Faster Eclipse / JBoss or Tomcat development station - quad-core, SSD ?

A large portion of my time and my developers' time is spent in Eclipse, working on fairly large Java / EE projects deploying to Tomcat or JBoss (and REPEATEDLY restarting our local app servers for code changes).

I am convinced that a lot of the time spent building and/or booting JBoss could be reduced with a Solid State Disk, but I am curious if anyone else here has found that out. I have a SAS 15k RPM drive, which is as fast as I can get, but I am not satisfied with 18-20 second JBoss boot times and 60 second workspace rebuilds, when I have 4GB RAM and 3Ghz+ Core 2 Extreme processors.

So, anyone here have any ideas about building a new PC tuned specifically for complex Java projects? I know a good deal about hardware, but since the type of hardware I am considering is expensive, I'm nervous about dumping 3k into a test station before finding out how effective it is.

I am thinking:
1) Quad core might help? How multithreaded is Eclipse build process?
2) SSD may help, and I am hoping someone here is running SSD, especially with a RAID config.

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mrjoltcolaAsked:
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objectsConnect With a Mentor Commented:
hardware will give you some improvements, but it doesn't sound like you'll get the improvement you're after. I use an oct core box for development and I get great performance but starting up containers is still going to take time. Hopefully this will improve ove the next few years as more things are written to take full advantage of running on multi core systems.

Lots of unit/components tests can be a good way to reduce the amount of times you need to restart the container as it allows you to test your code outside the container.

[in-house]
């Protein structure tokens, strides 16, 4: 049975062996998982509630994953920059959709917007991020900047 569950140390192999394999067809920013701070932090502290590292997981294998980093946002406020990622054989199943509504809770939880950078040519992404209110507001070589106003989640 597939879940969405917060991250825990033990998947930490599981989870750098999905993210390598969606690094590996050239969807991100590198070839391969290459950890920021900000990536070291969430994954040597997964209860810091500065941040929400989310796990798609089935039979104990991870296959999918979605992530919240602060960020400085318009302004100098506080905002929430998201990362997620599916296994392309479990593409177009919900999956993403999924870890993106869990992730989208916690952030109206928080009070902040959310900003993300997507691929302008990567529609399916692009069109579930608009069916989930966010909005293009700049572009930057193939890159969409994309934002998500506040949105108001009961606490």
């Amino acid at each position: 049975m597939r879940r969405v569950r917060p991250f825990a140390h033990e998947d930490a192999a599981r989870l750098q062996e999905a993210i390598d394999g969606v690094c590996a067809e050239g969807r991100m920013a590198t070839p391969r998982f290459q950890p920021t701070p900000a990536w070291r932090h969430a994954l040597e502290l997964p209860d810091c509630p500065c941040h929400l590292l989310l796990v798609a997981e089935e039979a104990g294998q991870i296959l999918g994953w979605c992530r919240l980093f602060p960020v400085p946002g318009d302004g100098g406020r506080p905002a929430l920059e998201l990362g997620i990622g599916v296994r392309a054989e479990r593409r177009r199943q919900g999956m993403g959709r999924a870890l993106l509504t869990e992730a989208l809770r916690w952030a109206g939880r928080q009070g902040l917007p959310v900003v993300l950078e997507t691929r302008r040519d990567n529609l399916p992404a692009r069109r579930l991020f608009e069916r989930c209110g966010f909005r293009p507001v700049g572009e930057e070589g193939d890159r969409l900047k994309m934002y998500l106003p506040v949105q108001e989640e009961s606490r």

As rrz mentions, you can make changes without having to restart the server. Though I have found this a little unreliable in practice.

> 2) We do use Tomcat on non JEE projects

I don't think of tomcat as a light container, perhaps try jetty or resin

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objectsCommented:
doubt you'll get any huge improvements by changing your hardware. May be better to instead look at your development process, for example running container from within eclipse or using a lighter container during development.

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mrjoltcolaAuthor Commented:
1) I am talking about the container inside Eclipse, ie a local server configuration
2) We do use Tomcat on non JEE projects
3) I am stuck with several large EJB 1/2 projects that require a heavier container, though I am trying slowly to port them to Spring to get away from that.

Do you have any suggestions? I'm open to any improvements, hardware, software or process.
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rrzConnect With a Mentor Commented:
This might a silly question.  But did you use the attribute ,
reloadable="true"  
in your <context> tag   ?  
http://tomcat.apache.org/tomcat-6.0-doc/config/context.html
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mrjoltcolaAuthor Commented:
>>As rrz mentions, you can make changes without having to restart the server. Though I have found this a little unreliable in practice.

We have as well. Things don't get reloaded, (struts configs, action / controller changes, etc.) but after a reboot or full redeploy, magically they are correct. We use MyEclipse for the JEE projects, and by default we use change-and-go support as much as possible, and reload when the IDE tells us to, or when something just doesn't apply correctly. It can get frustrating not determining why something does not apply, to reload 2-3x and then find a full-clean/rebuild fixes it.

Thanks, I will try Jetty on my non-JEE projects, I have a friend who uses it.

As far as the JEE stuff, I don't know what other options I have besides porting away from the JEE dependencies.
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